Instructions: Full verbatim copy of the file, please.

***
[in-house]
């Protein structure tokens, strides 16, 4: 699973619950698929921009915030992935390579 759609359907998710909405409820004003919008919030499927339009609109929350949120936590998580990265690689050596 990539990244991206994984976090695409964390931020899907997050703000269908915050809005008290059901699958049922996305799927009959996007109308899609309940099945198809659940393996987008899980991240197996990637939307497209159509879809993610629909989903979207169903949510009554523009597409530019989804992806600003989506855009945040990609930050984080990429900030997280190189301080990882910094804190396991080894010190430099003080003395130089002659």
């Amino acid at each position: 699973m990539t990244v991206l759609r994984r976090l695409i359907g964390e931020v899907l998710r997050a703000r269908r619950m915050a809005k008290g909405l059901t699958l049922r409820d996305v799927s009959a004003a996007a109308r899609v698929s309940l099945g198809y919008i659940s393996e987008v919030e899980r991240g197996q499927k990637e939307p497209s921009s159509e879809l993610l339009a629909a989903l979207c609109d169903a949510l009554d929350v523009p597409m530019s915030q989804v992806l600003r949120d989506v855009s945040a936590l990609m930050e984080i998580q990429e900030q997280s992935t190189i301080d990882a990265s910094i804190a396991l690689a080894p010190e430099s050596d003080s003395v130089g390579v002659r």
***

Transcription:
[in-house]
């Protein structure tokens, strides 16, 4: 699973619950698929921009915030992935390579 759609359907998710909405409820004003919008919030499927339009609109929350949120936590998580990265690689050596 990539990244991206994984976090695409964390931020899907997050703000269908915050809005008290059901699958049922996305799927009959996007109308899609309940099945198809659940393996987008899980991240197996990637939307497209159509879809993610629909989903979207169903949510009554523009597409530019989804992806600003989506855009945040990609930050984080990429900030997280190189301080990882910094804190396991080894010190430099003080003395130089002659």
């Amino acid at each position: 699973m990539t990244v991206l759609r994984r976090l695409i359907g964390e931020v899907l998710r997050a703000r269908r619950m915050a809005k008290g909405l059901t699958l049922r409820d996305v799927s009959a004003a996007a109308r899609v698929s309940l099945g198809y919008i659940s393996e987008v919030e899980r991240g197996q499927k990637e939307p497209s921009s159509e879809l993610l339009a629909a989903l979207c609109d169903a949510l009554d929350v523009p597409m530019s915030q989804v992806l600003r949120d989506v855009s945040a936590l990609m930050e984080i998580q990429e900030q997280s992935t190189i301080d990882a990265s910094i804190a396991l690689a080894p010190e430099s050596d003080s003395v130089g390579v002659r």